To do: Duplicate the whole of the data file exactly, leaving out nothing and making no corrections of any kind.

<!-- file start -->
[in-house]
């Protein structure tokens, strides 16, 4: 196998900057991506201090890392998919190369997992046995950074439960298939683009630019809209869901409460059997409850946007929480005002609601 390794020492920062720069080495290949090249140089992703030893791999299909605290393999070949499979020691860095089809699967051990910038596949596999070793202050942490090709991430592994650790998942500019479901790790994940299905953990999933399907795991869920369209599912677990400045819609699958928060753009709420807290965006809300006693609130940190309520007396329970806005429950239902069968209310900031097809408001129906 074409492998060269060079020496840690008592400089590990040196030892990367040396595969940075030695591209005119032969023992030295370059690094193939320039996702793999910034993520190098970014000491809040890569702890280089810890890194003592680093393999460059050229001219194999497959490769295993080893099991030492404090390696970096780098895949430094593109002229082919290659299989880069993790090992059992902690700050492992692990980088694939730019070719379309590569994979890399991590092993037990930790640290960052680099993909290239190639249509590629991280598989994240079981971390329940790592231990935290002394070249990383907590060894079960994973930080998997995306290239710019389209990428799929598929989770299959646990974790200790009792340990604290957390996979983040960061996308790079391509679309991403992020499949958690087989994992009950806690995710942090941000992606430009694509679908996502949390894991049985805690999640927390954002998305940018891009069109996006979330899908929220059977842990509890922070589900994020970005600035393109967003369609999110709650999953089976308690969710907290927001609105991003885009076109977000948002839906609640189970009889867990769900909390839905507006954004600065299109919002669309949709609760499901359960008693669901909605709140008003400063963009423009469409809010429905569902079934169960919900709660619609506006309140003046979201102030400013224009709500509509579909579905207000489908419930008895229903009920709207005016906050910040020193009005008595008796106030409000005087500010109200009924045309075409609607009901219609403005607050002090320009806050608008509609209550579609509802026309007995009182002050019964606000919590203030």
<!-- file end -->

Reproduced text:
[in-house]
């Protein structure tokens, strides 16, 4: 196998900057991506201090890392998919190369997992046995950074439960298939683009630019809209869901409460059997409850946007929480005002609601 390794020492920062720069080495290949090249140089992703030893791999299909605290393999070949499979020691860095089809699967051990910038596949596999070793202050942490090709991430592994650790998942500019479901790790994940299905953990999933399907795991869920369209599912677990400045819609699958928060753009709420807290965006809300006693609130940190309520007396329970806005429950239902069968209310900031097809408001129906 074409492998060269060079020496840690008592400089590990040196030892990367040396595969940075030695591209005119032969023992030295370059690094193939320039996702793999910034993520190098970014000491809040890569702890280089810890890194003592680093393999460059050229001219194999497959490769295993080893099991030492404090390696970096780098895949430094593109002229082919290659299989880069993790090992059992902690700050492992692990980088694939730019070719379309590569994979890399991590092993037990930790640290960052680099993909290239190639249509590629991280598989994240079981971390329940790592231990935290002394070249990383907590060894079960994973930080998997995306290239710019389209990428799929598929989770299959646990974790200790009792340990604290957390996979983040960061996308790079391509679309991403992020499949958690087989994992009950806690995710942090941000992606430009694509679908996502949390894991049985805690999640927390954002998305940018891009069109996006979330899908929220059977842990509890922070589900994020970005600035393109967003369609999110709650999953089976308690969710907290927001609105991003885009076109977000948002839906609640189970009889867990769900909390839905507006954004600065299109919002669309949709609760499901359960008693669901909605709140008003400063963009423009469409809010429905569902079934169960919900709660619609506006309140003046979201102030400013224009709500509509579909579905207000489908419930008895229903009920709207005016906050910040020193009005008595008796106030409000005087500010109200009924045309075409609607009901219609403005607050002090320009806050608008509609209550579609509802026309007995009182002050019964606000919590203030």